State of the District talk streams ‘renewal’ vision to all schools
SALISBURY – In an internal address live streamed to each school, Rowan-Salisbury Superintendent Lynn Moody spoke Wednesday morning about “renewal” and the new accountability model being built by the district.
The stream allowed Moody to speak to all staff in real time rather than attempt to coordinate getting a few thousand people in one place at the same time. A major part of the address was focused on the how the school system will grade student performance as it moves away from standardized testing that has been the measure of success in the state and across the country for decades — the accountability model.
Moody said she believes standardized testing will be looked back on as a mistake in education. As a result, the district is now looking at measuring student success in ways that go beyond testing.
Students with a plan will fall into three categories: enrolled, enlisted or employed. Enrolled students should be preparing to attend a college, enlisted students are about to enter military service and employed students should have a full time job, at least 30 hours a week, lined up.
The district is going to gather proof from seniors in their last couple weeks before graduation. Students who do not fall into one of the three categories will be considered to be without a plan.
Moody also spoke about how the district is attempting to track the three major components of renewal: academic skills, interpersonal skills and unique life goals for students.
The talking points about accountability are not new, but this is the first time they were presented en masse to Rowan-Salisbury Schools employees. At the last meeting of the Rowan-Salisbury Schools Board of Education on Jan. 27, Chief Strategy Officer Andrew Smith gave a presentation on the model and how the district will be attempting to measure each area.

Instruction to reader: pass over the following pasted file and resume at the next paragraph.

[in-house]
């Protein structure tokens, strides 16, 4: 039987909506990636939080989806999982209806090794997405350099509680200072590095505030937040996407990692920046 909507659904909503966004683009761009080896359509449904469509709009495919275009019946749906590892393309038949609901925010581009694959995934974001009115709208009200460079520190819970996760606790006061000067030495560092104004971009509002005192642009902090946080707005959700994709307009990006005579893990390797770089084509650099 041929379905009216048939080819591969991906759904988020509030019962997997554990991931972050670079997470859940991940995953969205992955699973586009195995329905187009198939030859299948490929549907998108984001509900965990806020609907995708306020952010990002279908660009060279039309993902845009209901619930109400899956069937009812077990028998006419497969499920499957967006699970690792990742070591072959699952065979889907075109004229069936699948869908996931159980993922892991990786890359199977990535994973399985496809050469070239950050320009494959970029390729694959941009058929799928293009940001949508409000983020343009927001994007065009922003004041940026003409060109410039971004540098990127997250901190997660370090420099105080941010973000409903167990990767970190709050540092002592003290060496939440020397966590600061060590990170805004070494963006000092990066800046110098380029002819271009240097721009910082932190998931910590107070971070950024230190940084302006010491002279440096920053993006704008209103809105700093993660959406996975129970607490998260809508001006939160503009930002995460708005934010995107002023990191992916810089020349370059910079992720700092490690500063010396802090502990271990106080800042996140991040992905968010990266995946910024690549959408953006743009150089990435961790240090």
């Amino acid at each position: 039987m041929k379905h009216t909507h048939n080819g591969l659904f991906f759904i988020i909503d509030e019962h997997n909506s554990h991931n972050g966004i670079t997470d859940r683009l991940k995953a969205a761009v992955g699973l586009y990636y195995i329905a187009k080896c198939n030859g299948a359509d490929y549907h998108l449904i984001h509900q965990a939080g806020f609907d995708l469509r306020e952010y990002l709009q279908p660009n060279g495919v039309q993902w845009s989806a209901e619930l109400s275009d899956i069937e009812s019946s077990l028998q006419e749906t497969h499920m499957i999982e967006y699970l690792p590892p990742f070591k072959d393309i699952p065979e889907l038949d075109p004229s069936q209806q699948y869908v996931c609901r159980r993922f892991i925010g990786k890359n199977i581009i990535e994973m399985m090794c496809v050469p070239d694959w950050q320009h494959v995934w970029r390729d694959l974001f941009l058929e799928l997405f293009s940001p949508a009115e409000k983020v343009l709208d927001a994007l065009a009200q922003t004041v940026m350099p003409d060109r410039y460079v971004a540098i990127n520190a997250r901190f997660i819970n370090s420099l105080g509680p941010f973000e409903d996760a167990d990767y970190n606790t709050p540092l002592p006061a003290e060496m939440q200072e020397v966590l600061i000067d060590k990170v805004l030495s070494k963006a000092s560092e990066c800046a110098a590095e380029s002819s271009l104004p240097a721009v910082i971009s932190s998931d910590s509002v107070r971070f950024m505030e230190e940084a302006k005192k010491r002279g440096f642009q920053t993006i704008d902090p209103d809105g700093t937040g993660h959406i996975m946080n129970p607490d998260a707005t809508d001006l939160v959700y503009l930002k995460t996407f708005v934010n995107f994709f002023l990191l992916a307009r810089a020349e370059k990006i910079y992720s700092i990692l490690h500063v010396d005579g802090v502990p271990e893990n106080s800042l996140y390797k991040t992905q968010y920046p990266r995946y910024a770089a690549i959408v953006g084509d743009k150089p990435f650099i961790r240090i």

Moody ended the address by telling a story of what made education important to her. Her father, who taught physics for 37 years, was dying. His nurse at Moses H. Cone Memorial Hospital in Greensboro was a former student. She came into the room and started crying, telling Moody’s father she was hoping it wasn’t him when she read his chart. Moody’s father quipped that he would have made the nurse study harder in school if he knew his life would depend on her. The nurse reminded him she made straight As in physics.
“If you knew who your charge nurse was going to be, would you teach that child differently?” Moody asked. “Would you do something to motivate their passion in a different way? Would rigor come to a different level than it is in your classroom? Would you expect more? Would you do more?”
Work on the model began in October. While the talk was broadcast to all the schools, the room at the forum was still full of local educators and other district staff. There were no students in schools because it was one of the districts E-Learning Days. Teachers make plans in advance and students do activities at home. There are windows set up by teachers when students can call with questions about work they are performing on devices.
Schools each sent staff to attend the address in person. When Moody finished her talk, the floor was opened for discussion. Attendees formed discussion groups on the core components of “renewal.”
Smith brought the group back together to share what they discussed. One said staff should demonstrate good interpersonal skills in schools. Another spoke about exposing students to things that could be their passions and not overlooking small things.
The district is planning a more public rollout of the model later this year.
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